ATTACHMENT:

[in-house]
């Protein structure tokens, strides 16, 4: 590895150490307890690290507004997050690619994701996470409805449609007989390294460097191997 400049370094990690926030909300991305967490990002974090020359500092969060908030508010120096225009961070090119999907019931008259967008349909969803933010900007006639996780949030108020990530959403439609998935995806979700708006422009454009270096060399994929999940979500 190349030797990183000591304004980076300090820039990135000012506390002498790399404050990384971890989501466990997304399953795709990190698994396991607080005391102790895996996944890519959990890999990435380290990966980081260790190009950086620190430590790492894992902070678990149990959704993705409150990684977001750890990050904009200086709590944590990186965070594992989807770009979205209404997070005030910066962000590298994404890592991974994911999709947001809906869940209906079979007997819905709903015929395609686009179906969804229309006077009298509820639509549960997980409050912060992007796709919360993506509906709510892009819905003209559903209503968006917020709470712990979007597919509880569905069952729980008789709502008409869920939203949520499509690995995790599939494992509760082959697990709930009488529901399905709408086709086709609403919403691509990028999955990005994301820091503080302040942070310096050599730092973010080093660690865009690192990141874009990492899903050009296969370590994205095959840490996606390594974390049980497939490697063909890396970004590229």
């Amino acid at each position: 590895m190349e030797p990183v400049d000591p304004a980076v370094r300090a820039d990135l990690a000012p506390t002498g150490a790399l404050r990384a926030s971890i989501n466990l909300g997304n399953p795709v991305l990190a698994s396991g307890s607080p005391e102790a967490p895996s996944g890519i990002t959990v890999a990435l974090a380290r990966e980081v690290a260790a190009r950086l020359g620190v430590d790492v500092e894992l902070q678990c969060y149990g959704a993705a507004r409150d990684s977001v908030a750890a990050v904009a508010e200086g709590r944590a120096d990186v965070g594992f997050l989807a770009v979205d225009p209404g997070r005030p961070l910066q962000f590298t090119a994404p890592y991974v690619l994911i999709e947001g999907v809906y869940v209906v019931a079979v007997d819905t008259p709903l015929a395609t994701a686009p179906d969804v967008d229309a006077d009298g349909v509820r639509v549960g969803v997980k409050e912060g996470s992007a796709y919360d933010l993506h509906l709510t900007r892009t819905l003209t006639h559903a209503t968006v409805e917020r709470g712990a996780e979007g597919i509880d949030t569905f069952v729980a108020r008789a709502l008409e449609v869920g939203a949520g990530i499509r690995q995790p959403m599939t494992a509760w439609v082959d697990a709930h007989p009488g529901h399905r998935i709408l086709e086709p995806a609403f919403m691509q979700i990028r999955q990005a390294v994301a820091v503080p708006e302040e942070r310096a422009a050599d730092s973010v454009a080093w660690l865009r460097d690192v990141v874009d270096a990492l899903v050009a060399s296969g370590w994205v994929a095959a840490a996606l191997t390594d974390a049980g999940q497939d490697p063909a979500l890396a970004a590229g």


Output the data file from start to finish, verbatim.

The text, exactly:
[in-house]
């Protein structure tokens, strides 16, 4: 590895150490307890690290507004997050690619994701996470409805449609007989390294460097191997 400049370094990690926030909300991305967490990002974090020359500092969060908030508010120096225009961070090119999907019931008259967008349909969803933010900007006639996780949030108020990530959403439609998935995806979700708006422009454009270096060399994929999940979500 190349030797990183000591304004980076300090820039990135000012506390002498790399404050990384971890989501466990997304399953795709990190698994396991607080005391102790895996996944890519959990890999990435380290990966980081260790190009950086620190430590790492894992902070678990149990959704993705409150990684977001750890990050904009200086709590944590990186965070594992989807770009979205209404997070005030910066962000590298994404890592991974994911999709947001809906869940209906079979007997819905709903015929395609686009179906969804229309006077009298509820639509549960997980409050912060992007796709919360993506509906709510892009819905003209559903209503968006917020709470712990979007597919509880569905069952729980008789709502008409869920939203949520499509690995995790599939494992509760082959697990709930009488529901399905709408086709086709609403919403691509990028999955990005994301820091503080302040942070310096050599730092973010080093660690865009690192990141874009990492899903050009296969370590994205095959840490996606390594974390049980497939490697063909890396970004590229």
């Amino acid at each position: 590895m190349e030797p990183v400049d000591p304004a980076v370094r300090a820039d990135l990690a000012p506390t002498g150490a790399l404050r990384a926030s971890i989501n466990l909300g997304n399953p795709v991305l990190a698994s396991g307890s607080p005391e102790a967490p895996s996944g890519i990002t959990v890999a990435l974090a380290r990966e980081v690290a260790a190009r950086l020359g620190v430590d790492v500092e894992l902070q678990c969060y149990g959704a993705a507004r409150d990684s977001v908030a750890a990050v904009a508010e200086g709590r944590a120096d990186v965070g594992f997050l989807a770009v979205d225009p209404g997070r005030p961070l910066q962000f590298t090119a994404p890592y991974v690619l994911i999709e947001g999907v809906y869940v209906v019931a079979v007997d819905t008259p709903l015929a395609t994701a686009p179906d969804v967008d229309a006077d009298g349909v509820r639509v549960g969803v997980k409050e912060g996470s992007a796709y919360d933010l993506h509906l709510t900007r892009t819905l003209t006639h559903a209503t968006v409805e917020r709470g712990a996780e979007g597919i509880d949030t569905f069952v729980a108020r008789a709502l008409e449609v869920g939203a949520g990530i499509r690995q995790p959403m599939t494992a509760w439609v082959d697990a709930h007989p009488g529901h399905r998935i709408l086709e086709p995806a609403f919403m691509q979700i990028r999955q990005a390294v994301a820091v503080p708006e302040e942070r310096a422009a050599d730092s973010v454009a080093w660690l865009r460097d690192v990141v874009d270096a990492l899903v050009a060399s296969g370590w994205v994929a095959a840490a996606l191997t390594d974390a049980g999940q497939d490697p063909a979500l890396a970004a590229g």